I recently gave a presentation at the PAIS Biennial Conference titled "From Hiring to Mastery: A Comprehensive Induction Process." Mentorship was one of the themes I stressed. However, good mentors are only a portion of what new teachers need. As a part of our support for our teachers, Westtown requires all of its new to teaching folks to participate in our New Teacher Seminar. Where once I led 10th graders through US History, now I teach a curriculum intended to help interns and first year teachers take successful first steps towards a career in education. There is very little theory in this curriculum, instead we focus on practical ideas for the next class. The class is a mix of discussing books, sharing successes, asking questions, meeting with seasoned teachers and support staff, and building a personal learning network.
First and foremost the sessions are designed to provide ideas new teachers can implement now. When our group is largely teachers who will have their own classroom we begin with two intensive sessions of mapping out units of study and writing the first two weeks of lesson plans. When the group is weighted towards interns or assistant teachers we focus on classroom management. One of the best tools for rapid improvement in classroom management is Doug Lemov's Teach Like a Champion. While Lemov's audience is teachers working in school's with at risk students, his techniques translate to Westtown's independent school culture. The beauty of this book is its focus on concrete techniques easily implemented in the classroom. Such things as "100 percent", "no opt out", and "post it" provide our newest teachers with a means of achieving high classroom expectations. Furthermore, and this is most important for young teachers, these techniques provide a means of helping young teachers get over their fear of not being liked. The specific techniques take the practice of teaching out of "I want them to like me", and put the focus squarely where it needs to be on the students and their success. I follow up on our class discussions with direct classroom observations. In my post observation meetings, I am able to speak directly to how well I see them implementing something like "Right is right" or "Stretch It." We talk about what worked, what didn't and how they might adjust to make it better the next day. At some point, these teachers will need to better understand the theory underlying their practice, but in their first year, they need to do, to get feedback, and do it again.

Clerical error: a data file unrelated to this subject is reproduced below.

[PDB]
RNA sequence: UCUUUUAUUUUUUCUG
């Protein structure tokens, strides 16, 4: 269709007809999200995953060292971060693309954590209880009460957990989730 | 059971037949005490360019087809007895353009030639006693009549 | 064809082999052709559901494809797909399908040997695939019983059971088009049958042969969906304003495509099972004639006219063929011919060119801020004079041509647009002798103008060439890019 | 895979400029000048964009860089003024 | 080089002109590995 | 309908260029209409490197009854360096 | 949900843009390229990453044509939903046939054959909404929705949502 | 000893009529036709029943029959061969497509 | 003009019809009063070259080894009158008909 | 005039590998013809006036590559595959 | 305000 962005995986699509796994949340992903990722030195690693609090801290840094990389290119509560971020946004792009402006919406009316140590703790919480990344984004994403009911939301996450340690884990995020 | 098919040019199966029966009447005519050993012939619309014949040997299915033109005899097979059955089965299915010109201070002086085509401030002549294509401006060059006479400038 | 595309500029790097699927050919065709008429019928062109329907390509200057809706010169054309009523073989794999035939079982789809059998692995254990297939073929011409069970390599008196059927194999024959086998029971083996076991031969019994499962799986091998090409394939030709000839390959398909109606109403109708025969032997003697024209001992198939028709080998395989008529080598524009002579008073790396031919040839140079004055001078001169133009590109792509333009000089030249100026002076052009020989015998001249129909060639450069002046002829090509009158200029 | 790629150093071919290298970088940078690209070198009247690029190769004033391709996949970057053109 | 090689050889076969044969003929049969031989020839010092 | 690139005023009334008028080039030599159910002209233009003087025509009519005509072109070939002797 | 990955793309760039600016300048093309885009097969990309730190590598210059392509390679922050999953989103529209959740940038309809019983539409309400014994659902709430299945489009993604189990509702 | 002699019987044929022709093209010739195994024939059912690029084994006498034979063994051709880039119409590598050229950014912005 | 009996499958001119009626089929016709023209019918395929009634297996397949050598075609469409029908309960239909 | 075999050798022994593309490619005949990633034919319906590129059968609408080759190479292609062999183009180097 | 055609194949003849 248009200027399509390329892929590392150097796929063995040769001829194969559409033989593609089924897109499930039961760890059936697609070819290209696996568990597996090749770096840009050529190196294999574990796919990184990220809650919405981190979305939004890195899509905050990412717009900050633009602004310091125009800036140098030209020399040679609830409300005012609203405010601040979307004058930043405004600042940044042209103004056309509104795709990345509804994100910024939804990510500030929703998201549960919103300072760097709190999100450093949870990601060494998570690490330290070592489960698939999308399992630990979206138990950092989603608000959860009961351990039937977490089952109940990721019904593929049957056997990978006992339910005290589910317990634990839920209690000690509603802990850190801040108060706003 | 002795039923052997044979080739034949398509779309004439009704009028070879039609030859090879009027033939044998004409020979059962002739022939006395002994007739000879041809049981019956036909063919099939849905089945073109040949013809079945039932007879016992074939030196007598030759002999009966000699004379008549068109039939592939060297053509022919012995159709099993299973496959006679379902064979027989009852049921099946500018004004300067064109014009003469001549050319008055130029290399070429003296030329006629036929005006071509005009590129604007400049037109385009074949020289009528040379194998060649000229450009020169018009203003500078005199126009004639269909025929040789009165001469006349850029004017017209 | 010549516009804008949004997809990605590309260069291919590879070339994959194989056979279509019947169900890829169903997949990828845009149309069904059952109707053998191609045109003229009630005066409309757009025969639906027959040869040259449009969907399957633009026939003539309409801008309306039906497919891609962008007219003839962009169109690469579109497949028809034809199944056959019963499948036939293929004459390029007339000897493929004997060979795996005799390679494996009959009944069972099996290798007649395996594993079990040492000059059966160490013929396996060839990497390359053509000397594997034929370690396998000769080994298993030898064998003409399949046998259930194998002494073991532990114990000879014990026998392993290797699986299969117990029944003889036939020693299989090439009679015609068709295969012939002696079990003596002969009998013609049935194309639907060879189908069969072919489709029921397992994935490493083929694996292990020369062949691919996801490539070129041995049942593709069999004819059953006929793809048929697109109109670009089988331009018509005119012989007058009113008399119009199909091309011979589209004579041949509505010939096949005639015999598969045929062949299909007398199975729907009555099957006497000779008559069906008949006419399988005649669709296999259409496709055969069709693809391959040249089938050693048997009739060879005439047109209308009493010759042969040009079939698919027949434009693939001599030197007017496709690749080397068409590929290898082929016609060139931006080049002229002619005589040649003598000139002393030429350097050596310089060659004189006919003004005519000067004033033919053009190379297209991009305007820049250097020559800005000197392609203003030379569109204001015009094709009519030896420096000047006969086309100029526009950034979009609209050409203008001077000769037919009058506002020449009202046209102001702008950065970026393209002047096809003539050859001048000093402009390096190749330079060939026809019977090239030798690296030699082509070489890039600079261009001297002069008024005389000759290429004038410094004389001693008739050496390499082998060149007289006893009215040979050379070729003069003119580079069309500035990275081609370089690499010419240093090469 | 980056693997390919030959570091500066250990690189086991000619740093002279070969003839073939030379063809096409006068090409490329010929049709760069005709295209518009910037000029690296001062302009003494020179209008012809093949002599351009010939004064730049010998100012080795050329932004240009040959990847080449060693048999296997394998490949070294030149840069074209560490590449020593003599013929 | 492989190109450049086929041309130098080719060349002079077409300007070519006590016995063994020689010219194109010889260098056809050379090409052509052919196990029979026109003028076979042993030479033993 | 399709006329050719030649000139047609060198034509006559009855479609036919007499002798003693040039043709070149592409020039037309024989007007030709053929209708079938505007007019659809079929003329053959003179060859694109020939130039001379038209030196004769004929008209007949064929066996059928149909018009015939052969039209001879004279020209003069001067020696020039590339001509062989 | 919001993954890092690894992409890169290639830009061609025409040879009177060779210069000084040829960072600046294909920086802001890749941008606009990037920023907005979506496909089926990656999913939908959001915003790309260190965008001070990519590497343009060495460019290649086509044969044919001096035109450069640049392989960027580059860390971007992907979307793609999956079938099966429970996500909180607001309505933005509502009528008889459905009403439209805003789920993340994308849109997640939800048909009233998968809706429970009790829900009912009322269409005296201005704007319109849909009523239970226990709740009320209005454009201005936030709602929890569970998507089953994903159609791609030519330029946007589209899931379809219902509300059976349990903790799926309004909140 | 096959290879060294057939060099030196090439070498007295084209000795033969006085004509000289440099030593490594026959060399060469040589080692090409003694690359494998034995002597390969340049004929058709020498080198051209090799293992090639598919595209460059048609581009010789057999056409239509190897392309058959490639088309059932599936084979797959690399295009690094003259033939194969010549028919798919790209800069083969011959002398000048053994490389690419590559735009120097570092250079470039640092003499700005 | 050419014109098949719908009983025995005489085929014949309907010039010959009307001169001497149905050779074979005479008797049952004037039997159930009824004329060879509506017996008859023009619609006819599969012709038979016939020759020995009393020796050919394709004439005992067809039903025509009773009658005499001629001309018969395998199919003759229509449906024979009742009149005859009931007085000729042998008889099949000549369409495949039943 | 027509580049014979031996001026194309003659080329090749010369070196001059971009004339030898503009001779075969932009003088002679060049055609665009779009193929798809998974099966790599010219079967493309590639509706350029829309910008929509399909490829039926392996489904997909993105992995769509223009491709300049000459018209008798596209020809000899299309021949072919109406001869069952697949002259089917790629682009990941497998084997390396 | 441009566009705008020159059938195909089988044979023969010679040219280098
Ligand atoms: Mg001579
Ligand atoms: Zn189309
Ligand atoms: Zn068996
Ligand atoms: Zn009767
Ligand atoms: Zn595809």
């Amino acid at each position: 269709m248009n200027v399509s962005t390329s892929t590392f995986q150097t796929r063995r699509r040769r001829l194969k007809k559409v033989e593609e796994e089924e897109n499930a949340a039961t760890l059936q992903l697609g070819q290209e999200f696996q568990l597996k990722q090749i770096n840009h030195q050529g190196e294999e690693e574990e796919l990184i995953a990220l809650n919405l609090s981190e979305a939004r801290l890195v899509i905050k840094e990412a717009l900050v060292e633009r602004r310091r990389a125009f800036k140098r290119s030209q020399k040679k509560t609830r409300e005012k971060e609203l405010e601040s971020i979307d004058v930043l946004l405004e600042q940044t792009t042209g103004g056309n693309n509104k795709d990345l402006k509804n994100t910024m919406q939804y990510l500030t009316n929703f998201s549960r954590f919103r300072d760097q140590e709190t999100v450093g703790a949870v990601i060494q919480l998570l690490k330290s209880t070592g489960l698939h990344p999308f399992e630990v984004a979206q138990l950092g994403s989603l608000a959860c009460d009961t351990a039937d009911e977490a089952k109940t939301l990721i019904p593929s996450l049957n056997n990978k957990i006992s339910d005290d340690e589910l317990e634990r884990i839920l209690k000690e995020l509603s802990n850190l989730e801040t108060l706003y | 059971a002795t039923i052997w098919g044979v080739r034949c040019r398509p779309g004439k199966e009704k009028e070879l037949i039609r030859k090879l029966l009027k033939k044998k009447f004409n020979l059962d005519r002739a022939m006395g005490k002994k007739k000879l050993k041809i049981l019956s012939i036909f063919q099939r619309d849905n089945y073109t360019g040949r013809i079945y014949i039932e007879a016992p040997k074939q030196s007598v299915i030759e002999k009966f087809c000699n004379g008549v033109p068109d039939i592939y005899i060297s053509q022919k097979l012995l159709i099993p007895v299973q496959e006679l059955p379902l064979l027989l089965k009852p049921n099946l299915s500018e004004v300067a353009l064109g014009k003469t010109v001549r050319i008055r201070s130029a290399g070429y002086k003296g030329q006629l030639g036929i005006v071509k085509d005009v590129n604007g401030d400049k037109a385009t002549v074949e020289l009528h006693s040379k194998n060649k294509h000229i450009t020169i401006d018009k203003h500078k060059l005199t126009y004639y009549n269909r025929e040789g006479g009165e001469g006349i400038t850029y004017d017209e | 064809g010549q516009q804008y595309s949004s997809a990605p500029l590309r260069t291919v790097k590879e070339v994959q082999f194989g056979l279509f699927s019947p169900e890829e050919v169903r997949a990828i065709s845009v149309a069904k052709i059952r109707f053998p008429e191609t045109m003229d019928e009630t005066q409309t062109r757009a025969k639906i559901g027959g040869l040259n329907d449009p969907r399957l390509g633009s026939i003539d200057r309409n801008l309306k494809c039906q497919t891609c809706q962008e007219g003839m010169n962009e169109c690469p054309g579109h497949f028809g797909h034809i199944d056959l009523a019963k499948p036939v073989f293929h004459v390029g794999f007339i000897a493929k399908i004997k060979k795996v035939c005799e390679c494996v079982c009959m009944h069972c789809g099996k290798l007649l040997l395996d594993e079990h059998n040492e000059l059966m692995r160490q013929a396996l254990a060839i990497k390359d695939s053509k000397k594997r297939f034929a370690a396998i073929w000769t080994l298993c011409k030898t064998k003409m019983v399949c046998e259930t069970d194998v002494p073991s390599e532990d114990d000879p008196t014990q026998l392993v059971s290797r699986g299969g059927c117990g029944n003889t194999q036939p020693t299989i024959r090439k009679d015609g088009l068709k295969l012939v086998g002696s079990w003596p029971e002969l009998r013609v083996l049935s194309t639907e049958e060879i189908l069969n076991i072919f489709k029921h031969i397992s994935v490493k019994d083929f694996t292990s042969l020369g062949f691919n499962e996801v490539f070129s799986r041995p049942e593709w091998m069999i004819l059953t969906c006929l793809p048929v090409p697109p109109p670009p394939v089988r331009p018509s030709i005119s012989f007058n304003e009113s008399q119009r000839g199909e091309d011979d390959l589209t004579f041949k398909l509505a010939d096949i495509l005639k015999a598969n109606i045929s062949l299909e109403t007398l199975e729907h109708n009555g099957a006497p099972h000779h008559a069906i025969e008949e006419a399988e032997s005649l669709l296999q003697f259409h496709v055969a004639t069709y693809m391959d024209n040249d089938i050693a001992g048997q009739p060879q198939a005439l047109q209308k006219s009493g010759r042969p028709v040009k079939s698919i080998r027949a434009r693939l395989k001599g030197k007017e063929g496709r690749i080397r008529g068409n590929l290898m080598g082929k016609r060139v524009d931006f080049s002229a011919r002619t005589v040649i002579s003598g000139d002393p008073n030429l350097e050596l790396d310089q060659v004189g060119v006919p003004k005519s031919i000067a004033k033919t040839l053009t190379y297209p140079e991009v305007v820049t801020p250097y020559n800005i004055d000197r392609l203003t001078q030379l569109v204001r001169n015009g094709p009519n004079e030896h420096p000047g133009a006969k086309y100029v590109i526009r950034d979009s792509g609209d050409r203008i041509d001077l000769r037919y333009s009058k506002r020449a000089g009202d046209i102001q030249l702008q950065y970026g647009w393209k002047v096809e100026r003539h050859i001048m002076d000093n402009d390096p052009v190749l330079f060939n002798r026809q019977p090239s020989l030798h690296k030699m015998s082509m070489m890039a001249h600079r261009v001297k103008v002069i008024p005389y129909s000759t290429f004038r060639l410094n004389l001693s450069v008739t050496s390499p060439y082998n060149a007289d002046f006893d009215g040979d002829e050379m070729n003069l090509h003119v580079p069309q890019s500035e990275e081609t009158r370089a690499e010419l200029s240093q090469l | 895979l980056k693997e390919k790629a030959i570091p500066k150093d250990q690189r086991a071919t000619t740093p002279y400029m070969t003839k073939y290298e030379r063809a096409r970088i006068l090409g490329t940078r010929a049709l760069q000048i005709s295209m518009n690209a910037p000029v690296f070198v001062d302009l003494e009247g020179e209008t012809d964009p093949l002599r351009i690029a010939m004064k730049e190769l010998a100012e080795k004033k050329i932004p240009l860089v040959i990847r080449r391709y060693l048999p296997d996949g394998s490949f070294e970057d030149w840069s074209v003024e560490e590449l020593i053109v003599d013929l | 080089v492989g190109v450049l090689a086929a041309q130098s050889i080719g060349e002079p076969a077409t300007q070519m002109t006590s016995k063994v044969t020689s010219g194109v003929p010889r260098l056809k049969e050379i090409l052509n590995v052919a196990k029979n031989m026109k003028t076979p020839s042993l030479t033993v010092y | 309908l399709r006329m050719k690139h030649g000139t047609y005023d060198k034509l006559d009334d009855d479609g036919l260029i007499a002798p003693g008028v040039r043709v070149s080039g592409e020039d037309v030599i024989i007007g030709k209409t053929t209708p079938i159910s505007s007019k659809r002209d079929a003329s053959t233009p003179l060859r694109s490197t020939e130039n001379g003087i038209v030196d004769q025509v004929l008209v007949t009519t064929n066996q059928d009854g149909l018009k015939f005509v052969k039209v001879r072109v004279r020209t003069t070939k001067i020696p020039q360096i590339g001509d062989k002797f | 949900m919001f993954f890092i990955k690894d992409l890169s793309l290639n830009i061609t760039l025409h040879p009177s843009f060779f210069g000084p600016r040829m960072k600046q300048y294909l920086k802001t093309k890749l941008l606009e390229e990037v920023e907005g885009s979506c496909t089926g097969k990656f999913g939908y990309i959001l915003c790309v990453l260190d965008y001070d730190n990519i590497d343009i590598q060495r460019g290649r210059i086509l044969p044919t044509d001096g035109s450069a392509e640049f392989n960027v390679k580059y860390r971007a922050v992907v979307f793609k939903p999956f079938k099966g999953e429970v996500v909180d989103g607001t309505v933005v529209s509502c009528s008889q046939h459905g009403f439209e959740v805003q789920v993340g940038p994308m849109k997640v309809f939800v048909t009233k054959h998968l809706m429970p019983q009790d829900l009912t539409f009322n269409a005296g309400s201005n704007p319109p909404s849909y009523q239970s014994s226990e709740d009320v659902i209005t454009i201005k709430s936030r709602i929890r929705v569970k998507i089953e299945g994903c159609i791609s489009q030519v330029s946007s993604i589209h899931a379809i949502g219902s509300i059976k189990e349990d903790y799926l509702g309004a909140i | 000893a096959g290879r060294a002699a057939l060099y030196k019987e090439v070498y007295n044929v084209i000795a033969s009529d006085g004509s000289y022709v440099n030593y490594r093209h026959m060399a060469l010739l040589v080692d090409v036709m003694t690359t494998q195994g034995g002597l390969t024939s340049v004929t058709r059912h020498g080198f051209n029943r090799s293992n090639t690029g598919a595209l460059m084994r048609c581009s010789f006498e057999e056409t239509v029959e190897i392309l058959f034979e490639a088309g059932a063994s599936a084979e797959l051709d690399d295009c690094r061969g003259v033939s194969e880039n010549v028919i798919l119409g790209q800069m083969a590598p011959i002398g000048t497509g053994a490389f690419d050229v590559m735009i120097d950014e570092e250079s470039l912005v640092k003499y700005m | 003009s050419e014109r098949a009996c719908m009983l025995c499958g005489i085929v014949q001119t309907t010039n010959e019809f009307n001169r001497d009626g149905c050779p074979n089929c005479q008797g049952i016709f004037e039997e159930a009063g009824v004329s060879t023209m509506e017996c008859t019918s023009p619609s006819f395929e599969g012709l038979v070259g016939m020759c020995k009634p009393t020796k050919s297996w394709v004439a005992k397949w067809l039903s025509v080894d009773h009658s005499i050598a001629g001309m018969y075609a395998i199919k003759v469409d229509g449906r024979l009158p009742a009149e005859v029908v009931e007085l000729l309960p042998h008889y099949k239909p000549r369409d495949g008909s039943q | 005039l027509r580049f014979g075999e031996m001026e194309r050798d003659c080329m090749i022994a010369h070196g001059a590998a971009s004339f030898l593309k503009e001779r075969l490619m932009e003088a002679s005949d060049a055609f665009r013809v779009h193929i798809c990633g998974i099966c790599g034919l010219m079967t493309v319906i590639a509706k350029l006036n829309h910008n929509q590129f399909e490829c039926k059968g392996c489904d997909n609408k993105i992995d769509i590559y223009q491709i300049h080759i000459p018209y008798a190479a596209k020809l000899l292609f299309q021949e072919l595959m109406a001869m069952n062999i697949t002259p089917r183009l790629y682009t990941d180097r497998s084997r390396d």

Later this year we will read Peter Gow's The Intentional Teacher, which is focused on teaching in independent schools. Mid-year Gow's book fits well with that moment in which new teachers find themselves wondering if this is the right setting for their aspirations. His is one of the few books for new teachers that is geared towards independent schools. Most importantly, his book helps to provide new teachers with a context for understanding their work in terms of Westtown's Mission. We will finish the year with Mary Cowey's Black Ants and Buddhists. I use this book as a means of transitioning from surviving the first year to thinking creatively about their next year. Cowey's classroom serves as a model for where these young teachers should aspire to go in creating a student centered approach to teaching.
These texts were selected with specific outcomes in mind:
- day to day success in classroom management and student learning
- developing a sense of what it means to be a professional in an independent school
- creative planning for year two